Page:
Issues in Science and Technology Librarianship Fall 1996

From the Director's Chair

Miriam A. Drake
Dean and Director of Libraries
Georgia Institute of Technology

I am delighted to contribute a column to this first Web issue of ISTL. Distribution of this journal on the Web indicates the importance of electronic publication and the immediacy of scientific and technical information.

One of my responsibilities is to forecast, plan and build the future of the libraries at Georgia Tech. In carrying out that responsibility, I find that I walk the fine line of transition from print to multimedia digital publication. There are many questions and a cloudy crystal ball. While I feel confident that electronic publication of scientific and technical information will be the norm in 15 to 20 years, I cannot forecast, with any confidence, the mix of paper and electronic publication for the next 3 to 15 years. I have many questions and few answers.

The literature on science and technology publishing has dealt largely with supply issues; that is, how material is supplied not how it is used. Questions relate to print, electronic distribution, archiving, access and pricing. Librarians are concerned with how they will acquire the material needed by faculty and students and how they will pay. In the immediate future there is likely to be a mix of print and electronic publications. There also will be a mix of electronic subscriptions, acquisition of specific articles online and, perhaps acquisition of materials in a specific discipline.

It is difficult to foresee the disappearance of print. The initial intent of journal publishing was communication. Now print is used to authenticate and document the work of scientists and engineers. Electronic publishing is problematic in documenting original work. While scientists exchange preprints online, they need the imprimatur of a publisher to establish authenticity and certification.

While scientists in rapidly growing fields need immediacy, others need history. They need access to older works. This need for access raises the issue of archiving in the electronic world. When electronic publication becomes the norm, who will archive the material? How will scientists and engineers obtain documents published electronically twenty years in the future? Will publishers or libraries be responsible for archiving scientific and technical works? How will works be archived? Retention in electronic form may be the most expensive because changes in storage technology will require constant shifting and refreshing. Storage in paper has worked for a few hundred years, but the space required is scarce and increasing in cost. The most efficient and effective method of long-term preservation is microfilm. It will last for a few hundred years and requires less space than bound volumes.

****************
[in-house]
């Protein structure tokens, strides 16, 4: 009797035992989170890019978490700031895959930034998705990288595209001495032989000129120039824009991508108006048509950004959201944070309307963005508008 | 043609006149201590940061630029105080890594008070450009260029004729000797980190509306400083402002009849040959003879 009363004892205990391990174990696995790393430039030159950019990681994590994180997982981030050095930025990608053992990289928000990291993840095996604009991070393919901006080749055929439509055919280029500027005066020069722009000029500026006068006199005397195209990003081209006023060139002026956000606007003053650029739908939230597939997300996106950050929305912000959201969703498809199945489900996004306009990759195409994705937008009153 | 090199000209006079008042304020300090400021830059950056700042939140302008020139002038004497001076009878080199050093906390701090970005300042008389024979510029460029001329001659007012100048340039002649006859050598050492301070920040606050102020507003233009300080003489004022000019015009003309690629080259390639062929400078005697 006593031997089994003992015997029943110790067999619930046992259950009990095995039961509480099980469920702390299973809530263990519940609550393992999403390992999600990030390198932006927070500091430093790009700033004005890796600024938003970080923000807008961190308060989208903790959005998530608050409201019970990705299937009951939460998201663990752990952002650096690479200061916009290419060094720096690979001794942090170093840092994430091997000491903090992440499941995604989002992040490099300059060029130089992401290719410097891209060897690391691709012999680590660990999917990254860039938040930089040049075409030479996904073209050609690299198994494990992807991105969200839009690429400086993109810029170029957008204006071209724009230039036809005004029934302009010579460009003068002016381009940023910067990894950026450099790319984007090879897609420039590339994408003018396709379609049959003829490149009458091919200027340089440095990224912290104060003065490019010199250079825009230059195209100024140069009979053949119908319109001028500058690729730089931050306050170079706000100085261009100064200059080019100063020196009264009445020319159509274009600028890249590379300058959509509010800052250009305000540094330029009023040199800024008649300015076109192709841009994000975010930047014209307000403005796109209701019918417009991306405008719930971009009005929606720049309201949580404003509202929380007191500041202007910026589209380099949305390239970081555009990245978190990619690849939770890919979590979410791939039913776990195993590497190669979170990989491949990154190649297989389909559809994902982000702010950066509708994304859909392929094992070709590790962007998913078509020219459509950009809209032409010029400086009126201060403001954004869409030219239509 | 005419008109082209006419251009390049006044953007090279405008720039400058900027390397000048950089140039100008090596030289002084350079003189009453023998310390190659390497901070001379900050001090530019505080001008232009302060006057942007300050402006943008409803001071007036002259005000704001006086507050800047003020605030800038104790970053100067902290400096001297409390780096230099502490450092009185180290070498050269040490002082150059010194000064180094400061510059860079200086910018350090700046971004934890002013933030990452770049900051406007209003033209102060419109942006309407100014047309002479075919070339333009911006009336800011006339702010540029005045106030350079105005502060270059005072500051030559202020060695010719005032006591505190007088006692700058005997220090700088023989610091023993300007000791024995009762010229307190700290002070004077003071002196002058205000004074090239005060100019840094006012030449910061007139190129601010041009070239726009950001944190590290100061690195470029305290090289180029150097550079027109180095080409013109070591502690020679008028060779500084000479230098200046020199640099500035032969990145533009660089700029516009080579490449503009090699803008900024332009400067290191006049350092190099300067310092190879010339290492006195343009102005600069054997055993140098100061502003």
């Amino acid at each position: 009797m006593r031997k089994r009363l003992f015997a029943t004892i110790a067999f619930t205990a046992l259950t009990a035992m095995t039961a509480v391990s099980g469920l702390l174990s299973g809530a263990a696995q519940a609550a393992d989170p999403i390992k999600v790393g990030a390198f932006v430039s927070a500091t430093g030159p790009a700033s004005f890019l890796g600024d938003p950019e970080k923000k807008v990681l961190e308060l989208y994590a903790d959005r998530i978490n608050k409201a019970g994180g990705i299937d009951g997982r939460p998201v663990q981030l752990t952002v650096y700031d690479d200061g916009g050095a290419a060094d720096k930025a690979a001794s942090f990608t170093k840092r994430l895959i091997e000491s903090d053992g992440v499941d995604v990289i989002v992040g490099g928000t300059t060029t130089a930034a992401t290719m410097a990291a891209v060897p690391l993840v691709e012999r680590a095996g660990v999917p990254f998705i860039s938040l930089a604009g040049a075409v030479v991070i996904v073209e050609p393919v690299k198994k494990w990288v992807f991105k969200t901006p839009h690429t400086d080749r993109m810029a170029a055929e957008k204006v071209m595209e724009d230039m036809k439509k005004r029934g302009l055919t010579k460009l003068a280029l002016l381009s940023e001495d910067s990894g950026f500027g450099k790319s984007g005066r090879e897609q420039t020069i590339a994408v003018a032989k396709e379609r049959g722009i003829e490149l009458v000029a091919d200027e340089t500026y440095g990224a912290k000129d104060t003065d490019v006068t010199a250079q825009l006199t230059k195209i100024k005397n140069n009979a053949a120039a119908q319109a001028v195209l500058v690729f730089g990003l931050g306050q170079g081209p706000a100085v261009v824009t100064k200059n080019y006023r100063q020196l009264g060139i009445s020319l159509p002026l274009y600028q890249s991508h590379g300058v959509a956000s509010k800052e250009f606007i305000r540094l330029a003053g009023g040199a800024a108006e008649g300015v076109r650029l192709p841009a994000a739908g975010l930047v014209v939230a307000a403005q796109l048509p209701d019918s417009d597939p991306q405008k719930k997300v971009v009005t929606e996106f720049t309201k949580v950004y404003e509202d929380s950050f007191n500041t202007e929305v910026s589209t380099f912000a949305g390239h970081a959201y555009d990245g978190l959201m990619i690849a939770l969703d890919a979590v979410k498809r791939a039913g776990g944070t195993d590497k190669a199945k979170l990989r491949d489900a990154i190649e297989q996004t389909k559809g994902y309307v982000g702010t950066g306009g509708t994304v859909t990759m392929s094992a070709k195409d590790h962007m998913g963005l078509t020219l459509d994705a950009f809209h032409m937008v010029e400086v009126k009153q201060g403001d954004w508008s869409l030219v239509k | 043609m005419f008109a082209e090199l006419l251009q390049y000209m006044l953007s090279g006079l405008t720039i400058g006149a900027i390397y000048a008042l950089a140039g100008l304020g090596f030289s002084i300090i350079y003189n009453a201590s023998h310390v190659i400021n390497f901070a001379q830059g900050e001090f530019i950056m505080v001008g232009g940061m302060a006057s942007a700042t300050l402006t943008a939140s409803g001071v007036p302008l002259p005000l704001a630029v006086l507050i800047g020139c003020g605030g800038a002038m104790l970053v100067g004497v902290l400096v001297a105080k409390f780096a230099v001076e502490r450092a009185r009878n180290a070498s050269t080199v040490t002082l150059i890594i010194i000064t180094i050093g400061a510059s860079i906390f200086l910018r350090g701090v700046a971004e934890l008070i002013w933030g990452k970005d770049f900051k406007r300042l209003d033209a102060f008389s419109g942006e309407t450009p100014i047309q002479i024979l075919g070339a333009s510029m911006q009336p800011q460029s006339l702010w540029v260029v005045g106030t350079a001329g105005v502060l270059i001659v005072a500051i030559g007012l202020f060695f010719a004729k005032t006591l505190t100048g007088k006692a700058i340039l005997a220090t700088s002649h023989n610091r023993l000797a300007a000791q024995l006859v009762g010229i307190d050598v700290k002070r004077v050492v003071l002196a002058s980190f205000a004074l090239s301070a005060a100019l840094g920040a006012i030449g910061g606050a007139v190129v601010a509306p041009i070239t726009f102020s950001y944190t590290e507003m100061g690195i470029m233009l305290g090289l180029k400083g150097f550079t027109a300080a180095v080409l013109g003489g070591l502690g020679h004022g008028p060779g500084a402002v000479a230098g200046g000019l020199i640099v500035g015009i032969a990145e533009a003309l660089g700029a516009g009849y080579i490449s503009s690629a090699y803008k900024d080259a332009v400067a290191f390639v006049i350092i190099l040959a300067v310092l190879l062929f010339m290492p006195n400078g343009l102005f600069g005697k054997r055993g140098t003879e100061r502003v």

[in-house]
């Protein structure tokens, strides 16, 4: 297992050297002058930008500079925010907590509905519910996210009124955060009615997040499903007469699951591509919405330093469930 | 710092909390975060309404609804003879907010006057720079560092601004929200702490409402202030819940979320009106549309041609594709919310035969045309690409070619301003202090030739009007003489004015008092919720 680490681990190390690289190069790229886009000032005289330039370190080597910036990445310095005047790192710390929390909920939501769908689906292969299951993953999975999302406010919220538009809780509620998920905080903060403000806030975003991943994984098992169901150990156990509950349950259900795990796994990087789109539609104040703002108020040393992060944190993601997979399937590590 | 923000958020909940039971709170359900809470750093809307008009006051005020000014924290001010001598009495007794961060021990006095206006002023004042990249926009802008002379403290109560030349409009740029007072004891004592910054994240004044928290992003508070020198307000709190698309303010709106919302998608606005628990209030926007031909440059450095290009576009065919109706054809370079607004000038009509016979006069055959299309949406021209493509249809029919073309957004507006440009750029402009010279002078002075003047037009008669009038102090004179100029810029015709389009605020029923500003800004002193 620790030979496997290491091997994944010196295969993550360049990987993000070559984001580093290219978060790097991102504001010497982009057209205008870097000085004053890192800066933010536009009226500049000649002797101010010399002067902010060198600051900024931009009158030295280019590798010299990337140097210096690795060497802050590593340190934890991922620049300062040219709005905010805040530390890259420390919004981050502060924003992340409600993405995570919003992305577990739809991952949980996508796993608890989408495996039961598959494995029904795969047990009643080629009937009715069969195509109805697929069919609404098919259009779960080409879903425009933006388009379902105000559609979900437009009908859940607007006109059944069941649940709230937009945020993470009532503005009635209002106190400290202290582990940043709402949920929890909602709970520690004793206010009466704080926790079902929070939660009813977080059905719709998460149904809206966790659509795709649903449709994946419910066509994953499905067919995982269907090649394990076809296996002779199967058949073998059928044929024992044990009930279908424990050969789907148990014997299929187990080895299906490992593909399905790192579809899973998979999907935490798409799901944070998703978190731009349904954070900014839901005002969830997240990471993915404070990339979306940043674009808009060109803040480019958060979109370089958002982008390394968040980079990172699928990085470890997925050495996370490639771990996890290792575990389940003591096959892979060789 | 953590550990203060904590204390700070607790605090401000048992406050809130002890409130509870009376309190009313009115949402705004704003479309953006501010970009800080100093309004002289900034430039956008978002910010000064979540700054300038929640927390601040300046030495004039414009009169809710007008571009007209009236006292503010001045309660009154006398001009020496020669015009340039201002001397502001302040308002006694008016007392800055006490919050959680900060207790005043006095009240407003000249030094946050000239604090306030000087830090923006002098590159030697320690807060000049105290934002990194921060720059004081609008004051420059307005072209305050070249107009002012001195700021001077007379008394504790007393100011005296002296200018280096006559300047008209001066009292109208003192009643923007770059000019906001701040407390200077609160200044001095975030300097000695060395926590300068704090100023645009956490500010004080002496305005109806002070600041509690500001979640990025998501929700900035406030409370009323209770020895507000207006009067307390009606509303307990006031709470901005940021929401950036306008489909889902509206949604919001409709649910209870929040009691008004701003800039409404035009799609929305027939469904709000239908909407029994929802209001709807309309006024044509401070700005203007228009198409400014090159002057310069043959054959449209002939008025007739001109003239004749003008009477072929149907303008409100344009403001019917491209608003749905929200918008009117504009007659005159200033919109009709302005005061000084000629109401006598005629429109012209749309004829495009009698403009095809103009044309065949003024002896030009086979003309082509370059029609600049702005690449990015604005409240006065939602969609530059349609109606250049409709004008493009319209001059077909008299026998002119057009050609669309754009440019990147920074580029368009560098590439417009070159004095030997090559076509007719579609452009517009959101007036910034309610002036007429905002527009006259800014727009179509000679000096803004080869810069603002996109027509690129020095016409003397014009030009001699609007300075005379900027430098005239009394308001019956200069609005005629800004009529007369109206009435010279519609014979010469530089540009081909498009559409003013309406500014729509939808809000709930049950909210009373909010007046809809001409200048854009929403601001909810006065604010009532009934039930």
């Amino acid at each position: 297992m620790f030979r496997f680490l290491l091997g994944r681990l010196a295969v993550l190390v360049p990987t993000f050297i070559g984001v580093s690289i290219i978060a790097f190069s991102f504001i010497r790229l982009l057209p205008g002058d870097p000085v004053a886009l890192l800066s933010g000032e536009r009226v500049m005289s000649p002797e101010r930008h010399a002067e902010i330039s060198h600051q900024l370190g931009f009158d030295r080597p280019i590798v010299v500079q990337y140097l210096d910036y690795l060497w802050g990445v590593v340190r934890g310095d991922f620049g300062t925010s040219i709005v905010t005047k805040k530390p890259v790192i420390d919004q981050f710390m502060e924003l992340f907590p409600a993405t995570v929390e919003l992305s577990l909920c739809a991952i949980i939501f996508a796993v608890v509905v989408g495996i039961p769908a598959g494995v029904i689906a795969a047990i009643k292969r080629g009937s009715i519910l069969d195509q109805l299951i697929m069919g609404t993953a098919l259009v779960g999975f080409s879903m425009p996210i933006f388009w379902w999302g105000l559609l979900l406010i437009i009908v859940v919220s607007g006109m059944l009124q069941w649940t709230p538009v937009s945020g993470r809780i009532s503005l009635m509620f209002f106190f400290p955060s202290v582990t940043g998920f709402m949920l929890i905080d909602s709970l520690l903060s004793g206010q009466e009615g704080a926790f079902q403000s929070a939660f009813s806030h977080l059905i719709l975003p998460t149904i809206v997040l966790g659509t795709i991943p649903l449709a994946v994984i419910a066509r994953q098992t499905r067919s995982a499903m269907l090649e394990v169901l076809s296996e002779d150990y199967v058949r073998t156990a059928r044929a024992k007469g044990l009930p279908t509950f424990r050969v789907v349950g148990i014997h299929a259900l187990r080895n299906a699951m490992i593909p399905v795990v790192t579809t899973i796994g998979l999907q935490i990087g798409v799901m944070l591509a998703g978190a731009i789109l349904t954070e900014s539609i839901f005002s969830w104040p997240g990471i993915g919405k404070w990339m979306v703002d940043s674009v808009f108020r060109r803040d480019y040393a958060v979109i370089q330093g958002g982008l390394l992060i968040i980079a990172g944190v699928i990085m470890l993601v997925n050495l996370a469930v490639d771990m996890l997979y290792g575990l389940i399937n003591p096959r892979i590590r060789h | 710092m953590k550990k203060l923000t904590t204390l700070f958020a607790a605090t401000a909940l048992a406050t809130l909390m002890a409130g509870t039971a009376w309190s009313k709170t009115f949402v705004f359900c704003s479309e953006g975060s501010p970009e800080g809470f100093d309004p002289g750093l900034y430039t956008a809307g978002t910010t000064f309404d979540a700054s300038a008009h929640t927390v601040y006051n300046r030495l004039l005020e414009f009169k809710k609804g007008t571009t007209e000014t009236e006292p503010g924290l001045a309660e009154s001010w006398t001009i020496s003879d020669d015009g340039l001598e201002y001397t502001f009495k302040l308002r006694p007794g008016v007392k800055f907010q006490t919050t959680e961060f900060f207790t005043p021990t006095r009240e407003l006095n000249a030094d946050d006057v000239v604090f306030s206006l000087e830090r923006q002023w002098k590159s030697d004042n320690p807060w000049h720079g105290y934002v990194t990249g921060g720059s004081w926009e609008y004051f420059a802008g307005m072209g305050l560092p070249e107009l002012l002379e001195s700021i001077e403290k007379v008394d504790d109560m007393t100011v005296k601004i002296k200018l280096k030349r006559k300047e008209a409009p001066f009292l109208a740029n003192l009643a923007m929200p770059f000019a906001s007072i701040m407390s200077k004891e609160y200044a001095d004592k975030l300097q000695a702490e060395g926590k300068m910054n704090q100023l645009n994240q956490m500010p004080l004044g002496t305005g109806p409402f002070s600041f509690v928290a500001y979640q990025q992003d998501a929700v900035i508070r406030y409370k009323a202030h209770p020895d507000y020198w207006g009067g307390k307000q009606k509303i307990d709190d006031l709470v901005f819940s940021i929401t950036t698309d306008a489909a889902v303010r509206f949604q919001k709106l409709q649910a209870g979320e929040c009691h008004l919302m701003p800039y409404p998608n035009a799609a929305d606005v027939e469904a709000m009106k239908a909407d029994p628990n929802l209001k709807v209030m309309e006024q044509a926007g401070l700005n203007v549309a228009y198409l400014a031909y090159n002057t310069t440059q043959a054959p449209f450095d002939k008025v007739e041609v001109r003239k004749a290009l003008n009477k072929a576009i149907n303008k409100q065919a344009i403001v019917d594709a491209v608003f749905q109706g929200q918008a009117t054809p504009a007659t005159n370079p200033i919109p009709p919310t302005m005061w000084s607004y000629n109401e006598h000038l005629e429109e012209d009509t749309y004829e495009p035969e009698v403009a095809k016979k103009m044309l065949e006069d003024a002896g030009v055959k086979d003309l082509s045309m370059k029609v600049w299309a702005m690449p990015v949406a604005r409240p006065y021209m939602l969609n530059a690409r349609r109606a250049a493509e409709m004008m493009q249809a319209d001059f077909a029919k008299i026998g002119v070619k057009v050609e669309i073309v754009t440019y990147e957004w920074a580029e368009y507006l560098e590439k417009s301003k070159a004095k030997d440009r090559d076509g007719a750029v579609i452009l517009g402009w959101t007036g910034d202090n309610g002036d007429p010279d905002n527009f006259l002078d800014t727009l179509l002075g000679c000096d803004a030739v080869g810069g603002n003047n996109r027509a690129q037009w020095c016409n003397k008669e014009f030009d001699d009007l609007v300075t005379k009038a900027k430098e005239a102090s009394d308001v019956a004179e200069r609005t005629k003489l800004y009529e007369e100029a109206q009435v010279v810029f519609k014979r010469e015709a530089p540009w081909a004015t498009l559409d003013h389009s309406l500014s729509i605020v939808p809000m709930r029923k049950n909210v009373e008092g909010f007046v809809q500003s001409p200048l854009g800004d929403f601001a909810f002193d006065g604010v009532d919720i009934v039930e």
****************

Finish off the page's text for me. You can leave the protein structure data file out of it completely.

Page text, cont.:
Librarians are confronting a variety of dilemmas in providing access to scientific and technical information. In some fields electronic distribution of technical reports, dissertations and preprints is thriving. Other fields are adapting slowly to new forms of distribution.

Another aspect of the access issue is generational. Today's younger faculty and graduate students do not understand why everything they could possibly want to read or consult is not readily available online. They do not realize that most of the world's knowledge resides on paper and that the cost conversion to digital form is high. If it is not on the computer, it does not exist for many young people. Older faculty want to browse and read material on paper and are upset by journal cancellations. They do not understand why librarians are leading them to online alternatives. If young people are to avoid redundancy and errors, they need to consult older literature. In some of the sciences, mechanical engineering and civil engineering, the past is crucial.

The demand side of the service equation is evolving. In ten years, some of today's Nintendo freshmen will be in the classroom teaching a new generation whose learning methods and styles will be different from previous generations. We are just beginning to understand that young people reared with television, computers and electronic games do not learn in the same way as people brought up with books as the primary source of information, learning materials and entertainment.

Access and delivery of scientific and technical information will undergo dramatic change. Our challenge is to forecast this change and equip ourselves and our libraries to be key players in leading the change and delivering the right information, at the right time and in the right format.

We invite your comments about this article. Please send e-mail to the editor for possible inclusion in a future issue.

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